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Mace is a spice made from the waxy red covering that surrounds nutmeg seeds. The flavor is similar to that of nutmeg, with a hint of pepper and a more subtle note which can be overwhelmed by heavy-handed cooks. It is readily available in many cooking supply stores in both whole and ground form, and it has a wide range of uses from desserts to savory roast meats. The versatile flavor can make mace a useful spice to have around, especially since many recipes call for it.

The nutmeg tree is native to tropical Indonesia, in a region known as the Spice Islands, and parts of Southeast Asia, where it has been used to produce spices for centuries. The fruits of the nutmeg tree enclose the richly flavored nutmeg seeds; mace is found between the exterior fruit and the internal seed, and it takes the form of bright waxy red bands which surround the seed. Europeans were introduced to this spice by the Dutch, who at one point held a formidable spice monopoly in much of Southeast Asia.

As mace dries, it turns more orange in color; high quality spice retains this orange color, although some varieties are also creamy or brown. Whole dried mace is known as a blade; blades are preferable to ground mace since cooks can grind what they need as they need it, preserving the flavor. Ground mace is sometimes more readily available, depending on the region. Both should be stored in a cool dry place, and they should not be exposed to moisture.

Because the flavor is very delicate, blades and ground mace should be carefully stored and used quickly to maximize the flavor. Many recipes which recommend mace also call for the spice to be added at the end of the cooking process, if possible. This practice is actually very common with a wide range of spices, since cooking changes the flavor profile and tends to make spices bitter. Obviously, in things like baked goods and roast meats, the mace is added at the beginning, along with all the other ingredients.

Mace can be used much like nutmeg would in things like cakes, scones, and spice cookies. It can also be used in curries, soups, cream sauces, roasts, and a range of other ingredients. Some traditional Middle Eastern and Southeast Asian spice blends also call specifically for mace. To refresh spice that has gone stale from long storage, lightly toast it before use.

Essentially employed as an aromatic agent, mace spice greatly enhances color, taste and flavor of foods. Nonetheless, it contains some of the anti-oxidant compounds essential oils, minerals, and vitamins.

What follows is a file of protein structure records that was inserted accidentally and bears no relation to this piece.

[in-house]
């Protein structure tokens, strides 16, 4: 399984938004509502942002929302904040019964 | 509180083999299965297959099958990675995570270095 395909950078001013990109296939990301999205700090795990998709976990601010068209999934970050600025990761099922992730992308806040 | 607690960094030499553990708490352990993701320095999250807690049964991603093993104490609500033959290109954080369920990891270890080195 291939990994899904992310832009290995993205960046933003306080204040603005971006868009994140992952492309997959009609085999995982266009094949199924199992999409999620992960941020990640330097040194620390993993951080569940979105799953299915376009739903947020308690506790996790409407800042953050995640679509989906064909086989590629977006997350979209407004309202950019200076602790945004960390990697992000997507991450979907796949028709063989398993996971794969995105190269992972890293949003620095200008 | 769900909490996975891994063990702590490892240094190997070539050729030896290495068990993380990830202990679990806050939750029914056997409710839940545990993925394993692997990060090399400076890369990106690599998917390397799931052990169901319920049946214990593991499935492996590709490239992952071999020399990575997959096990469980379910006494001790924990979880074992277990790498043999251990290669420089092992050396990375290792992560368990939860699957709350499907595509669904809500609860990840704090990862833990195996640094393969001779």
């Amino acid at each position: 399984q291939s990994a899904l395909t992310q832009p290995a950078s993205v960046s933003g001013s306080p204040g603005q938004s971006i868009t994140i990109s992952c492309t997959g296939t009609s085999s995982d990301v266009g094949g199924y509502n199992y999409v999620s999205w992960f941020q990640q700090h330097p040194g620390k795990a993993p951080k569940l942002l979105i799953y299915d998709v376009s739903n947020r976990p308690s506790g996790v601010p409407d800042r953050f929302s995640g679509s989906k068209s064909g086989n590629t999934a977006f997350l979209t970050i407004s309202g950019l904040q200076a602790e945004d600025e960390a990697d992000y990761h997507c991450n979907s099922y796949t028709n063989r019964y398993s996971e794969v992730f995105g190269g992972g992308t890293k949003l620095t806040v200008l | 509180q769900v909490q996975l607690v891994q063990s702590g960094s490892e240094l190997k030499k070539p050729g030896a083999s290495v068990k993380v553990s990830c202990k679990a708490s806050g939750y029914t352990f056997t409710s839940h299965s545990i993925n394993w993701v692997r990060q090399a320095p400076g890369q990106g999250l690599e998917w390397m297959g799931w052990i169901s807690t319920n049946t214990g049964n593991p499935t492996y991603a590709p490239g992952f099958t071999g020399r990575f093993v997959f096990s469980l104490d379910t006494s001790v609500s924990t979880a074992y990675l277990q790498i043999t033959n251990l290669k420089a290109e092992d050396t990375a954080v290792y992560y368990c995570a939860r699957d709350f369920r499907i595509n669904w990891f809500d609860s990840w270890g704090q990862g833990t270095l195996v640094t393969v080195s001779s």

Mace features quite different nutritional profile than nutmeg has. It is less in calories, however, has more concentrations of essential oils, vitamin A, vitamin C, carotenes, iron, calcium,The spice contains fixed oil trimyristine, and many essential volatile oils, which gives a sweet aromatic flavor such as myristicin, elemicin, eugenol and safrole. These oils occur in higher concentration in mace than in nutmeg. The other less important volatile-oils are pinene, camphene, dipentene, cineole, linalool, sabinene, safrole, terpeniol.

The active principles in ace spice have many therapeutic applications in many traditional medicines as anti-fungal, anti-depressant, aphrodisiac, digestive, and carminative functions.

Mace has more vitamin-C content than nutmeg. 100 g mace spice has 21 mg against just 3 mg of nutmegs. Likewise, mace blades contain more riboflavin (vitamin B-2).

Mace arils are rather excellent sources of vitamin-A. 100 g of mace provides 800 IU vitamin A, nearly nine times more compared to that in nutmeg.

Mace arils contain more calcium, copper, iron and magnesium than nutmeg. 100 g of mace powder has 13.90 mg of iron when compared to just 3.04 mg of nutmeg. Manganese and copper are used by the body as co-factors for the antioxidant enzyme, superoxide dismutase. Iron is essential for red blood cell production and as a co-factor for cytochrome oxidases enzymes.

As in nutmeg, mace extraction has also been in Chinese and Indian traditional medicines for illnesses related to the nervous and digestive systems. The compounds in this spice such as myristicin and elemicin have been soothing as well as stimulant properties on brain.

Nutmeg and mace oil contains eugenol, which has been used in dentistry for toothache relief.The oil is also used as a local massage to reduce muscular pain and rheumatic pain of joints.Freshly prepared decoction with honey has been used to relief of nausea, gastritis, and indigestion ailments.

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